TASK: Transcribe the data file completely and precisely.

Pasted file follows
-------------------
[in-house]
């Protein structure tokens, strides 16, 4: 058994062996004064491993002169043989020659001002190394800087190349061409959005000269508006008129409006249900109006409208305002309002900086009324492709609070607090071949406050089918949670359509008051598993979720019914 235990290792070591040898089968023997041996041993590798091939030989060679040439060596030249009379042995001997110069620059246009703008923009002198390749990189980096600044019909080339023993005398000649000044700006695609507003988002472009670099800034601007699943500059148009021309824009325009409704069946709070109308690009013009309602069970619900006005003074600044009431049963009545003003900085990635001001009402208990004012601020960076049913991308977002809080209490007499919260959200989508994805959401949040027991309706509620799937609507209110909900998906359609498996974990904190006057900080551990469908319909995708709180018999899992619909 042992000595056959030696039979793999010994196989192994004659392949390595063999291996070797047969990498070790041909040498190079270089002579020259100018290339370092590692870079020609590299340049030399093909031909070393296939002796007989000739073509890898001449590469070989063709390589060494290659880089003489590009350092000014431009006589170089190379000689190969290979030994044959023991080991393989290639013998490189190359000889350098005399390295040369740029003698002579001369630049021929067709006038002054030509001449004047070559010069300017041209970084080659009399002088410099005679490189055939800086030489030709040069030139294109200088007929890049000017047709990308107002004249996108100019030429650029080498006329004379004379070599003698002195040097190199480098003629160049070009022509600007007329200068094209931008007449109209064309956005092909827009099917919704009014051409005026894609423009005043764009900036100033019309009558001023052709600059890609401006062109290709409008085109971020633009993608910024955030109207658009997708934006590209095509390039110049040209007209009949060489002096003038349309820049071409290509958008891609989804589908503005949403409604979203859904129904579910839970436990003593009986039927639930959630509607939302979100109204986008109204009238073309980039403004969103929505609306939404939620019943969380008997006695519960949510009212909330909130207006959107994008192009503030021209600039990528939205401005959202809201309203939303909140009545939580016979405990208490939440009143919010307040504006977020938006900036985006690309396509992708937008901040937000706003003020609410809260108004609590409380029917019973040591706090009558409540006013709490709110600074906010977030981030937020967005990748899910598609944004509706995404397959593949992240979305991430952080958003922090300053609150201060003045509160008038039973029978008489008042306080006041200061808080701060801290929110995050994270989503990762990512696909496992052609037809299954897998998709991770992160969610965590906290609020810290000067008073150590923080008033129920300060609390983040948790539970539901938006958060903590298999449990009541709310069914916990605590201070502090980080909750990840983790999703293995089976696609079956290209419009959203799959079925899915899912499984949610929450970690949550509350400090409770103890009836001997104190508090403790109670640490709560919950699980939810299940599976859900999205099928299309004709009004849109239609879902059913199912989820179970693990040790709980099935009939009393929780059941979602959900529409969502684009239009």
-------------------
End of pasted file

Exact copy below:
[in-house]
């Protein structure tokens, strides 16, 4: 058994062996004064491993002169043989020659001002190394800087190349061409959005000269508006008129409006249900109006409208305002309002900086009324492709609070607090071949406050089918949670359509008051598993979720019914 235990290792070591040898089968023997041996041993590798091939030989060679040439060596030249009379042995001997110069620059246009703008923009002198390749990189980096600044019909080339023993005398000649000044700006695609507003988002472009670099800034601007699943500059148009021309824009325009409704069946709070109308690009013009309602069970619900006005003074600044009431049963009545003003900085990635001001009402208990004012601020960076049913991308977002809080209490007499919260959200989508994805959401949040027991309706509620799937609507209110909900998906359609498996974990904190006057900080551990469908319909995708709180018999899992619909 042992000595056959030696039979793999010994196989192994004659392949390595063999291996070797047969990498070790041909040498190079270089002579020259100018290339370092590692870079020609590299340049030399093909031909070393296939002796007989000739073509890898001449590469070989063709390589060494290659880089003489590009350092000014431009006589170089190379000689190969290979030994044959023991080991393989290639013998490189190359000889350098005399390295040369740029003698002579001369630049021929067709006038002054030509001449004047070559010069300017041209970084080659009399002088410099005679490189055939800086030489030709040069030139294109200088007929890049000017047709990308107002004249996108100019030429650029080498006329004379004379070599003698002195040097190199480098003629160049070009022509600007007329200068094209931008007449109209064309956005092909827009099917919704009014051409005026894609423009005043764009900036100033019309009558001023052709600059890609401006062109290709409008085109971020633009993608910024955030109207658009997708934006590209095509390039110049040209007209009949060489002096003038349309820049071409290509958008891609989804589908503005949403409604979203859904129904579910839970436990003593009986039927639930959630509607939302979100109204986008109204009238073309980039403004969103929505609306939404939620019943969380008997006695519960949510009212909330909130207006959107994008192009503030021209600039990528939205401005959202809201309203939303909140009545939580016979405990208490939440009143919010307040504006977020938006900036985006690309396509992708937008901040937000706003003020609410809260108004609590409380029917019973040591706090009558409540006013709490709110600074906010977030981030937020967005990748899910598609944004509706995404397959593949992240979305991430952080958003922090300053609150201060003045509160008038039973029978008489008042306080006041200061808080701060801290929110995050994270989503990762990512696909496992052609037809299954897998998709991770992160969610965590906290609020810290000067008073150590923080008033129920300060609390983040948790539970539901938006958060903590298999449990009541709310069914916990605590201070502090980080909750990840983790999703293995089976696609079956290209419009959203799959079925899915899912499984949610929450970690949550509350400090409770103890009836001997104190508090403790109670640490709560919950699980939810299940599976859900999205099928299309004709009004849109239609879902059913199912989820179970693990040790709980099935009939009393929780059941979602959900529409969502684009239009």